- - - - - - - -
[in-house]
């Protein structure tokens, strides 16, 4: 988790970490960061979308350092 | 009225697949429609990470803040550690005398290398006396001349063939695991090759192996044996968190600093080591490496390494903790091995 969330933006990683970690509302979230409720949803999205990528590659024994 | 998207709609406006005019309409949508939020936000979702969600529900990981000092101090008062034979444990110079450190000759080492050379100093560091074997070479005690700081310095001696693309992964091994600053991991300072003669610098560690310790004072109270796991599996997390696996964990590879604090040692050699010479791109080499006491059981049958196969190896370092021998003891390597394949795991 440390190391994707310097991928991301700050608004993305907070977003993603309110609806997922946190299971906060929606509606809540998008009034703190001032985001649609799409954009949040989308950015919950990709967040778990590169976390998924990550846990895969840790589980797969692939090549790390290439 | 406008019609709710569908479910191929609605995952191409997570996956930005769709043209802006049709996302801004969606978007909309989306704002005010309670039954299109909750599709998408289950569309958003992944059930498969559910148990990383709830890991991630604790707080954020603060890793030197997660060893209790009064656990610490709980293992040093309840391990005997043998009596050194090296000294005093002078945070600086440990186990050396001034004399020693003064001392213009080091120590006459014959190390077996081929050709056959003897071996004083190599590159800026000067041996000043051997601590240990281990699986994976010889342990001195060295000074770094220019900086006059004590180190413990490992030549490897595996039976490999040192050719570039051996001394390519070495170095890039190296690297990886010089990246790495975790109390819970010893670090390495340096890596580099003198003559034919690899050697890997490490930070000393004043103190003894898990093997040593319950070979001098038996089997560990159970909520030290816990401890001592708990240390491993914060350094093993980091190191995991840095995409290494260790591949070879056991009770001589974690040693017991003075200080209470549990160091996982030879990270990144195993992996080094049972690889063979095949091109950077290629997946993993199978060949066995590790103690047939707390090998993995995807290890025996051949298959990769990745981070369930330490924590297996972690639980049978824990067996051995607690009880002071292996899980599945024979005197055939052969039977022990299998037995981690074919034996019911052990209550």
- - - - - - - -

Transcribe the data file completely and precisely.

[in-house]
């Protein structure tokens, strides 16, 4: 988790970490960061979308350092 | 009225697949429609990470803040550690005398290398006396001349063939695991090759192996044996968190600093080591490496390494903790091995 969330933006990683970690509302979230409720949803999205990528590659024994 | 998207709609406006005019309409949508939020936000979702969600529900990981000092101090008062034979444990110079450190000759080492050379100093560091074997070479005690700081310095001696693309992964091994600053991991300072003669610098560690310790004072109270796991599996997390696996964990590879604090040692050699010479791109080499006491059981049958196969190896370092021998003891390597394949795991 440390190391994707310097991928991301700050608004993305907070977003993603309110609806997922946190299971906060929606509606809540998008009034703190001032985001649609799409954009949040989308950015919950990709967040778990590169976390998924990550846990895969840790589980797969692939090549790390290439 | 406008019609709710569908479910191929609605995952191409997570996956930005769709043209802006049709996302801004969606978007909309989306704002005010309670039954299109909750599709998408289950569309958003992944059930498969559910148990990383709830890991991630604790707080954020603060890793030197997660060893209790009064656990610490709980293992040093309840391990005997043998009596050194090296000294005093002078945070600086440990186990050396001034004399020693003064001392213009080091120590006459014959190390077996081929050709056959003897071996004083190599590159800026000067041996000043051997601590240990281990699986994976010889342990001195060295000074770094220019900086006059004590180190413990490992030549490897595996039976490999040192050719570039051996001394390519070495170095890039190296690297990886010089990246790495975790109390819970010893670090390495340096890596580099003198003559034919690899050697890997490490930070000393004043103190003894898990093997040593319950070979001098038996089997560990159970909520030290816990401890001592708990240390491993914060350094093993980091190191995991840095995409290494260790591949070879056991009770001589974690040693017991003075200080209470549990160091996982030879990270990144195993992996080094049972690889063979095949091109950077290629997946993993199978060949066995590790103690047939707390090998993995995807290890025996051949298959990769990745981070369930330490924590297996972690639980049978824990067996051995607690009880002071292996899980599945024979005197055939052969039977022990299998037995981690074919034996019911052990209550």